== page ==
A special memorial service was held in King George County honoring fallen service members.
Gari-lynn Smith said the Dover Air Force Mortuary quietly classified her husband's ashes and those from hundreds of other service men and women as medical waste. The outrage prompted King George County officials to do all they could to give proper respect to American heroes.
A roadside bomb killed Smith's husband, Sgt. Scott Smith, in Iraq in 2006.
"His body was dismembered," said Smith. "He lost his limbs and some of those remains came back."
Smith pressed the Dover Air Force Mortuary to find out the whereabouts of the rest of his body.
She said the military had initially promised to make "appropriate disposition."
"I was told nothing at first," said Smith. "Nobody would respond to me. We never believed that appropriate disposition could even translate into a landfill."
Smith said she was disgusted to learn that ashes from her husband, and potentially thousands of other service members, were dumped at the King George County landfill.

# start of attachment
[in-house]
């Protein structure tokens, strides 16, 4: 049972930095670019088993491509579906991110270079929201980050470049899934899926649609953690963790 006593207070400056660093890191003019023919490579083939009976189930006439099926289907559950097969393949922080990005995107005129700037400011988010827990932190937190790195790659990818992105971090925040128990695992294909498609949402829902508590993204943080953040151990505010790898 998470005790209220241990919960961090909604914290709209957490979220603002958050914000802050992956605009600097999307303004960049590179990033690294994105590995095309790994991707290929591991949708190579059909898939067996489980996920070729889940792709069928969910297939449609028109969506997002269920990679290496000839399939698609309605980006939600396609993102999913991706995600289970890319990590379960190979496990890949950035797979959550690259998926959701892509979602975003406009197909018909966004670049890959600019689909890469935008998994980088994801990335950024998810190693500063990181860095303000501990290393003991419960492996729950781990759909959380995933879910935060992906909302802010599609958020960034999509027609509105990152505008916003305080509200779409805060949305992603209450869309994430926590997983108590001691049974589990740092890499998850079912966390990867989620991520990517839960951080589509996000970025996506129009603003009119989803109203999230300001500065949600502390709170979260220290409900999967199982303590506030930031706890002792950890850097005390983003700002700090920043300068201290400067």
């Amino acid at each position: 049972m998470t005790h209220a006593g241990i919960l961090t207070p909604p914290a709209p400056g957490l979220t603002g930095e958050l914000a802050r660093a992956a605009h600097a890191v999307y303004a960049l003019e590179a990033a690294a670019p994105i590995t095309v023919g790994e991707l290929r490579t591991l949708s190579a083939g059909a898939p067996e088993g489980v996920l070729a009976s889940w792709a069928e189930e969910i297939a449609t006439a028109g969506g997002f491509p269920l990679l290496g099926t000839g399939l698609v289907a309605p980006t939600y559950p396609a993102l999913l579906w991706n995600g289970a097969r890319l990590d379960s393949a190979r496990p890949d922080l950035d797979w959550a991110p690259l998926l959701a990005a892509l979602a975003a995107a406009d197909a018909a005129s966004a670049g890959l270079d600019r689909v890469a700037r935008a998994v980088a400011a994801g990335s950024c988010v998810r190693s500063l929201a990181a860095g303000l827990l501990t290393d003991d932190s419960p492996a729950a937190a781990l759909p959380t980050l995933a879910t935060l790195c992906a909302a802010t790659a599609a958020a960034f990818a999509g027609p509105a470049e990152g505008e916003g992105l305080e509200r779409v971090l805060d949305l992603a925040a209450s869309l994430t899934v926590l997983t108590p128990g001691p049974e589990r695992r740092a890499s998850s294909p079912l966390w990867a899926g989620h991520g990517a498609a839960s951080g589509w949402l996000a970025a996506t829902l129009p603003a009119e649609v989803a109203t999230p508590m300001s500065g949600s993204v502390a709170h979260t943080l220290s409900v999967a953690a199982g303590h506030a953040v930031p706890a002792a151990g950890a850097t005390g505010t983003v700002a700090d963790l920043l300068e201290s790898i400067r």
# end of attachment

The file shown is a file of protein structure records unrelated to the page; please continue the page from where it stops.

Sgt. Scott Smith is one of 274 known troops whose ashes were brought there.
Many remain nameless.
King George County landfill officials said they had no idea.
"We get hundreds of thousands of tons of industrial ash, and that was what this ash, unfortunately, was marked as," said the District Manager of the King George Landfill, Thomas Cue.
Gari-lynn Smith found solace at the spot where her husband's ashes were likely buried.
"I was able to leave some letters there for Scott and for all of those who are only known for their sacrifice," said Smith. "I'll never know their names."
The county unveiled a plaque honoring those service members who gave everything and were placed with disposed trash.
"It wasn't a fitting burial, but this is a fitting memorial," said Smith.
The military stopped dumping ashes at the landfill in 2008.
The defense department admitted that some of the remains from the 9/11 victims also ended up in the landfill as well.